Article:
Topology of the EpoR. (A) Diagram of the EpoR. The extracellular region, TMD and JM region, and cytoplasmic region are shown in blue, gray, and green, respectively. The membrane is shown as a brown box. The TMD contains residues L216–L247. (B) Topology of the hEpoR construct used in this study. The hEpoR sequence was obtained from the UniProt Knowledgebase (http://www.uniprot.org; accession number P19235). Sequence numbering does not include the N-terminal 25-residue signal peptide. (C) Sequence alignment of hEpoR and mEpoR. The TMD is highlighted with solid lines and the JM region is highlighted with blue and dashed lines. The different amino acids are indicated with triangles. The conserved hydrophobic residues in the JM region are indicated with black circles. To see this figure in color, go online.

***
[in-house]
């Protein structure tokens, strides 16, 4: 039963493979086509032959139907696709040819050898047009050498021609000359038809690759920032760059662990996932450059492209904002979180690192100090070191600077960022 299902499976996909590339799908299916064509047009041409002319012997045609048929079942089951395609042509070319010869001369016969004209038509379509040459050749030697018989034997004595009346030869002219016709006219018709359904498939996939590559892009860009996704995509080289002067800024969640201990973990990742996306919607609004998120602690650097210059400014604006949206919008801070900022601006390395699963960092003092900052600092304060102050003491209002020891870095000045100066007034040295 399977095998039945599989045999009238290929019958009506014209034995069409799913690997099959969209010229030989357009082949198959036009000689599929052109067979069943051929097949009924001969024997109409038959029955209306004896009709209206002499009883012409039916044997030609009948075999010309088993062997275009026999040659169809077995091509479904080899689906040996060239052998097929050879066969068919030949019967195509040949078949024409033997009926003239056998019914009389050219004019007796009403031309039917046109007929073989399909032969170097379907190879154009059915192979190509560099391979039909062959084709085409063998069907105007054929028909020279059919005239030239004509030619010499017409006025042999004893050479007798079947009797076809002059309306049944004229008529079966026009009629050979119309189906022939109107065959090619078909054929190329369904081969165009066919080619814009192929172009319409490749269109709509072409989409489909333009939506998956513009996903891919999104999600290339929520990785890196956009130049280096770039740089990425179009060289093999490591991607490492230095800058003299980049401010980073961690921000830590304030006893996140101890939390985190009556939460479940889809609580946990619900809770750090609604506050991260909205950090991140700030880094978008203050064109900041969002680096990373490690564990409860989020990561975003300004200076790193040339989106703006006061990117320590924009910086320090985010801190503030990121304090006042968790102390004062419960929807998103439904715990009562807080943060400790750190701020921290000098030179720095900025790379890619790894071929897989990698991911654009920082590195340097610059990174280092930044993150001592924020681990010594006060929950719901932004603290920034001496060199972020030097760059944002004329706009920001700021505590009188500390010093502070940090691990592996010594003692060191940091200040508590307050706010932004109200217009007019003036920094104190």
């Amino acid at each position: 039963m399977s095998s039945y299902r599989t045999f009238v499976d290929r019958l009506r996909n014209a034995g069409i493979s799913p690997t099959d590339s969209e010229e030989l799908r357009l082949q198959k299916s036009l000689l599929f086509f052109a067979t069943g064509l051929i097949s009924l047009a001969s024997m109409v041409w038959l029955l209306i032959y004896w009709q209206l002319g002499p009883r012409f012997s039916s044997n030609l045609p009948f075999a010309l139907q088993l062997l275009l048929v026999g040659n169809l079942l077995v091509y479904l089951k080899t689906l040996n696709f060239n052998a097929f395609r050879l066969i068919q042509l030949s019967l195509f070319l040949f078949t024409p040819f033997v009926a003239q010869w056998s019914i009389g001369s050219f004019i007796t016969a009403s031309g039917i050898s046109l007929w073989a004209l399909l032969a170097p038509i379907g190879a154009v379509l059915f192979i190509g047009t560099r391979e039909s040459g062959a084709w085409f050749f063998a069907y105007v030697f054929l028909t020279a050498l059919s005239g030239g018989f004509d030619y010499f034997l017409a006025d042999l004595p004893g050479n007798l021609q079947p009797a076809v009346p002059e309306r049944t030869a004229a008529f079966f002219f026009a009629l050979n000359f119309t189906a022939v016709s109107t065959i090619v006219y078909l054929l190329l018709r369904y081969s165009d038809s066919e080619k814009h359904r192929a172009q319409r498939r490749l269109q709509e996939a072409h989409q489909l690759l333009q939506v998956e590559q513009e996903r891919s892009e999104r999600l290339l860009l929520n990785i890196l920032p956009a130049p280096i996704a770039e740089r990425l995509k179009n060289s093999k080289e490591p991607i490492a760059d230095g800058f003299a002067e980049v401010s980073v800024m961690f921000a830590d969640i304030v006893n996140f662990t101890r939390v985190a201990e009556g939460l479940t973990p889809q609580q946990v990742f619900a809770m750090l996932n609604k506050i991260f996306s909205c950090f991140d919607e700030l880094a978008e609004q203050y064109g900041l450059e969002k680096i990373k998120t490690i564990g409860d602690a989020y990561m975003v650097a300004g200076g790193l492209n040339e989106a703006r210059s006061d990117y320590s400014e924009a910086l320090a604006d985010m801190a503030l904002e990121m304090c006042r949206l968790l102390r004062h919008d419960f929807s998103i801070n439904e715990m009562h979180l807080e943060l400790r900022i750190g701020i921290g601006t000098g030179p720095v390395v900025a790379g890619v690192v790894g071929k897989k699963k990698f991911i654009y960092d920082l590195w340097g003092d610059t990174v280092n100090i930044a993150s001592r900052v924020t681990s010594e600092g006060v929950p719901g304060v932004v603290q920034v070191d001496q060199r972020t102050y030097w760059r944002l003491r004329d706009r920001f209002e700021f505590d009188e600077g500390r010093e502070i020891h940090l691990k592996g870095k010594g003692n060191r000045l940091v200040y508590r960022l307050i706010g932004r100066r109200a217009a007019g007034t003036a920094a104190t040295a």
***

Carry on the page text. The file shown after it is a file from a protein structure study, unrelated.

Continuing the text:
Figure 2
Figure 2
Cross-linking of hEpoR in different membrane systems. Protein was cross-linked using GA. Samples were separated by SDS-PAGE and followed by western blot using an anti-his antibody. The bands above the dimer are trimer or oligomers of the hEpoR. D, dimer; M, monomer.
Figure 3
Figure 3
1H-15N-HSQC spectra of the hEpoR in different membrane systems. (A) 1H-15N-HSQC spectrum of 1.2 mM of hEpoR in 30 mM LMPC micelles. (B) 1H-15N-HSQC spectrum of 1.5 mM of hEpoR in 30 mM LMPG micelles. (C) 1H-15N-HSQC spectrum of 0.6 mM hEpoR in 20% DHPC/DMPC bicelles (q = 0.33). (D) 1H-15N-HSQC spectrum of 1.5 mM of hEpoR in 80 mM SDS micelles. All data were acquired at 40°C. The 1H-15N-HSQC spectrum of hEpoR in DPC micelles is shown in Fig. 4A.
Figure 4
Figure 4